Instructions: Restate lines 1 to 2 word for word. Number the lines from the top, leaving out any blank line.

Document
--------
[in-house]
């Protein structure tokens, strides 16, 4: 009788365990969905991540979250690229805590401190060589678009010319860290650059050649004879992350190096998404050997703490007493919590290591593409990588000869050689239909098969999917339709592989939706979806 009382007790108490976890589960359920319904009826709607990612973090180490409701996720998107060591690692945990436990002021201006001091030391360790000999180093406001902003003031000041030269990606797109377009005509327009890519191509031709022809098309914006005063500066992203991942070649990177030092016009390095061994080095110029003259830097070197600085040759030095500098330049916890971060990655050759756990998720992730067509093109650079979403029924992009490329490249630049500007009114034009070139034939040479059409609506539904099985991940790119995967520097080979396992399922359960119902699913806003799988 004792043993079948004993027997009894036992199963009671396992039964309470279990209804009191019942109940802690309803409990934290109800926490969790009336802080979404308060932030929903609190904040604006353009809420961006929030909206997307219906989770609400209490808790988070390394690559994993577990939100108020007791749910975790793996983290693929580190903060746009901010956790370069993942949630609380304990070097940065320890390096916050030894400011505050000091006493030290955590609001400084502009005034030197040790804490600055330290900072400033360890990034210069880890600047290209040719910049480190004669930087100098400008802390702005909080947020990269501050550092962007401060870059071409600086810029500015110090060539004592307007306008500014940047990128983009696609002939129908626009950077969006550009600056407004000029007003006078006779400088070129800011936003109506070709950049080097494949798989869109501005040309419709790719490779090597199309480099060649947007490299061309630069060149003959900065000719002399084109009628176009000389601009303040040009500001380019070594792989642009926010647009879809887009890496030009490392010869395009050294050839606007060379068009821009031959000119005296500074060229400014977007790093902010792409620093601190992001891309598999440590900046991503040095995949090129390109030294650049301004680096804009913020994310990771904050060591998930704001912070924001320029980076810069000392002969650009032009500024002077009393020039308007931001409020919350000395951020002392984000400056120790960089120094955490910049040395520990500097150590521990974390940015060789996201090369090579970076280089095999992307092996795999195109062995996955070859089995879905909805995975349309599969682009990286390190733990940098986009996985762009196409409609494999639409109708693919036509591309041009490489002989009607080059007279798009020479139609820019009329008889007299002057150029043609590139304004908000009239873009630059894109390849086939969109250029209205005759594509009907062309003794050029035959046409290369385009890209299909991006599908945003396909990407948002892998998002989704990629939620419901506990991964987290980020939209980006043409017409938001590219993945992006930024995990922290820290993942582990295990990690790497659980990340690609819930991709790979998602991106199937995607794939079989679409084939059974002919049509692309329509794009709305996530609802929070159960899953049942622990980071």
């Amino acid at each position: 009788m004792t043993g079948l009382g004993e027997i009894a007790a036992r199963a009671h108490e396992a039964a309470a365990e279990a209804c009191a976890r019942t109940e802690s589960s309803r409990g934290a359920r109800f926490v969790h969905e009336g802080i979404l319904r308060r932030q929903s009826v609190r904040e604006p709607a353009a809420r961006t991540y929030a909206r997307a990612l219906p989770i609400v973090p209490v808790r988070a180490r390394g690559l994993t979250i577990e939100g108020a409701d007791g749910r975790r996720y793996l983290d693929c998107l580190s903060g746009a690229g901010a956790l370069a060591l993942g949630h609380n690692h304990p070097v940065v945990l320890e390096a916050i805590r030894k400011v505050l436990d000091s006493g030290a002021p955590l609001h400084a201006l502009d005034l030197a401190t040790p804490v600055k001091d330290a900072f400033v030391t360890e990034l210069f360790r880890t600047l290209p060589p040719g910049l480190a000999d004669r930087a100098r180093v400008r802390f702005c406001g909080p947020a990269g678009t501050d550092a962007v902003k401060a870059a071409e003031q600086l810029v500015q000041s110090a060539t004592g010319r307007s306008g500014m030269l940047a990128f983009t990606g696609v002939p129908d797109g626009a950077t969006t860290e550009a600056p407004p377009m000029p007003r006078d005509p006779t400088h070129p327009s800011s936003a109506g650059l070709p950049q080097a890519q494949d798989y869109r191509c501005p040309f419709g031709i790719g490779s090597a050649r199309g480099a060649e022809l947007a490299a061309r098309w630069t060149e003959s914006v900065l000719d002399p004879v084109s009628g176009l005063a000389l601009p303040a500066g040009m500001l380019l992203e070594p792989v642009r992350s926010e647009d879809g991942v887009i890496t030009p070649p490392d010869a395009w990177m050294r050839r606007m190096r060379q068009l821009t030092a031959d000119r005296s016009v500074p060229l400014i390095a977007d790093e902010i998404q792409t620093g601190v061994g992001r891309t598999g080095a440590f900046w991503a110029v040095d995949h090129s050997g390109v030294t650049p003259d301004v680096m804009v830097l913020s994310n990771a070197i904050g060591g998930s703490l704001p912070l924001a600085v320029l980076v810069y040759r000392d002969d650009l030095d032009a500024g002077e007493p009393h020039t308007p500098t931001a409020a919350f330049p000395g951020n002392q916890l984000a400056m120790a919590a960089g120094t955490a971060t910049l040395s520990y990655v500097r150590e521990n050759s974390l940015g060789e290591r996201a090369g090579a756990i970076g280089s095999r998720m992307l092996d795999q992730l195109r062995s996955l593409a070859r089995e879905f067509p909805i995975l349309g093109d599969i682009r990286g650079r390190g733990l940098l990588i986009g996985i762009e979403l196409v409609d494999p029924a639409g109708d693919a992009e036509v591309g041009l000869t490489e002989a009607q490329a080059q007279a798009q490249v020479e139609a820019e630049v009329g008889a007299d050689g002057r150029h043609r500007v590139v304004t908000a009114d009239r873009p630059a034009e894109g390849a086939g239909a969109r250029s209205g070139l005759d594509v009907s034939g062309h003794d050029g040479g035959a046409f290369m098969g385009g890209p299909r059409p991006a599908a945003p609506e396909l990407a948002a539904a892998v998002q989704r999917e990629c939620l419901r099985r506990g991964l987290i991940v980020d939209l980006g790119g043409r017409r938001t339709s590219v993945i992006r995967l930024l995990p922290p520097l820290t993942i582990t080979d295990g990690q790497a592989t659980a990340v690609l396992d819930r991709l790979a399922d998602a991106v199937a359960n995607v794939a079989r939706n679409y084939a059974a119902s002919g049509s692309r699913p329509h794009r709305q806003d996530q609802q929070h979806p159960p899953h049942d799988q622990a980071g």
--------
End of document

[in-house]
């Protein structure tokens, strides 16, 4: 009788365990969905991540979250690229805590401190060589678009010319860290650059050649004879992350190096998404050997703490007493919590290591593409990588000869050689239909098969999917339709592989939706979806 009382007790108490976890589960359920319904009826709607990612973090180490409701996720998107060591690692945990436990002021201006001091030391360790000999180093406001902003003031000041030269990606797109377009005509327009890519191509031709022809098309914006005063500066992203991942070649990177030092016009390095061994080095110029003259830097070197600085040759030095500098330049916890971060990655050759756990998720992730067509093109650079979403029924992009490329490249630049500007009114034009070139034939040479059409609506539904099985991940790119995967520097080979396992399922359960119902699913806003799988 004792043993079948004993027997009894036992199963009671396992039964309470279990209804009191019942109940802690309803409990934290109800926490969790009336802080979404308060932030929903609190904040604006353009809420961006929030909206997307219906989770609400209490808790988070390394690559994993577990939100108020007791749910975790793996983290693929580190903060746009901010956790370069993942949630609380304990070097940065320890390096916050030894400011505050000091006493030290955590609001400084502009005034030197040790804490600055330290900072400033360890990034210069880890600047290209040719910049480190004669930087100098400008802390702005909080947020990269501050550092962007401060870059071409600086810029500015110090060539004592307007306008500014940047990128983009696609002939129908626009950077969006550009600056407004000029007003006078006779400088070129800011936003109506070709950049080097494949798989869109501005040309419709790719490779090597199309480099060649947007490299061309630069060149003959900065000719002399084109009628176009000389601009303040040009500001380019070594792989642009926010647009879809887009890496030009490392010869395009050294050839606007060379068009821009031959000119005296500074060229400014977007790093902010792409620093601190992001891309598999440590900046991503040095995949090129390109030294650049301004680096804009913020994310990771904050060591998930704001912070924001320029980076810069000392002969650009032009500024002077009393020039308007931001409020919350000395951020002392984000400056120790960089120094955490910049040395520990500097150590521990974390940015060789996201090369090579970076280089095999992307092996795999195109062995996955070859089995879905909805995975349309599969682009990286390190733990940098986009996985762009196409409609494999639409109708693919036509591309041009490489002989009607080059007279798009020479139609820019009329008889007299002057150029043609590139304004908000009239873009630059894109390849086939969109250029209205005759594509009907062309003794050029035959046409290369385009890209299909991006599908945003396909990407948002892998998002989704990629939620419901506990991964987290980020939209980006043409017409938001590219993945992006930024995990922290820290993942582990295990990690790497659980990340690609819930991709790979998602991106199937995607794939079989679409084939059974002919049509692309329509794009709305996530609802929070159960899953049942622990980071």